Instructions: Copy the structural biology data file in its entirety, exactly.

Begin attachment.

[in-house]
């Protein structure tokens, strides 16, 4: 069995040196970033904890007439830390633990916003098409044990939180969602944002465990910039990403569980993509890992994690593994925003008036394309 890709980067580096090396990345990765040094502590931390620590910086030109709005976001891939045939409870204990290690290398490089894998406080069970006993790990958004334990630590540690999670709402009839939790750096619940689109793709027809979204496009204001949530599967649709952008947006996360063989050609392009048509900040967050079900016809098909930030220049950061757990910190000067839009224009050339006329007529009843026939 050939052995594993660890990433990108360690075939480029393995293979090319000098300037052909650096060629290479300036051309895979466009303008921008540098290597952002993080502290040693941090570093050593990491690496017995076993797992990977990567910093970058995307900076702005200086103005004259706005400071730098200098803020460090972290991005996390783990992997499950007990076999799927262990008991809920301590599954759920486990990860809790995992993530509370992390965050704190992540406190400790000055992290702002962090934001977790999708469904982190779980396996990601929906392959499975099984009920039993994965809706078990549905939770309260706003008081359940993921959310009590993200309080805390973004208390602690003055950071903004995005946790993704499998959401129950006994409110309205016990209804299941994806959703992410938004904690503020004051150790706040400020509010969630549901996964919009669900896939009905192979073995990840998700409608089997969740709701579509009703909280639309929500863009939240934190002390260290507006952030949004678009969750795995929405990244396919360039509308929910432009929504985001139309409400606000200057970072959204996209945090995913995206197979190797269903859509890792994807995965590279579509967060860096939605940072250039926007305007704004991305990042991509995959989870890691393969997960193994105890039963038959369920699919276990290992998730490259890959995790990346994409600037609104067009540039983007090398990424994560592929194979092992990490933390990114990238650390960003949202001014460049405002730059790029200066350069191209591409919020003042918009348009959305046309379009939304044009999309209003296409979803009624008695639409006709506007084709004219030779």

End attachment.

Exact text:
[in-house]
């Protein structure tokens, strides 16, 4: 069995040196970033904890007439830390633990916003098409044990939180969602944002465990910039990403569980993509890992994690593994925003008036394309 890709980067580096090396990345990765040094502590931390620590910086030109709005976001891939045939409870204990290690290398490089894998406080069970006993790990958004334990630590540690999670709402009839939790750096619940689109793709027809979204496009204001949530599967649709952008947006996360063989050609392009048509900040967050079900016809098909930030220049950061757990910190000067839009224009050339006329007529009843026939 050939052995594993660890990433990108360690075939480029393995293979090319000098300037052909650096060629290479300036051309895979466009303008921008540098290597952002993080502290040693941090570093050593990491690496017995076993797992990977990567910093970058995307900076702005200086103005004259706005400071730098200098803020460090972290991005996390783990992997499950007990076999799927262990008991809920301590599954759920486990990860809790995992993530509370992390965050704190992540406190400790000055992290702002962090934001977790999708469904982190779980396996990601929906392959499975099984009920039993994965809706078990549905939770309260706003008081359940993921959310009590993200309080805390973004208390602690003055950071903004995005946790993704499998959401129950006994409110309205016990209804299941994806959703992410938004904690503020004051150790706040400020509010969630549901996964919009669900896939009905192979073995990840998700409608089997969740709701579509009703909280639309929500863009939240934190002390260290507006952030949004678009969750795995929405990244396919360039509308929910432009929504985001139309409400606000200057970072959204996209945090995913995206197979190797269903859509890792994807995965590279579509967060860096939605940072250039926007305007704004991305990042991509995959989870890691393969997960193994105890039963038959369920699919276990290992998730490259890959995790990346994409600037609104067009540039983007090398990424994560592929194979092992990490933390990114990238650390960003949202001014460049405002730059790029200066350069191209591409919020003042918009348009959305046309379009939304044009999309209003296409979803009624008695639409006709506007084709004219030779």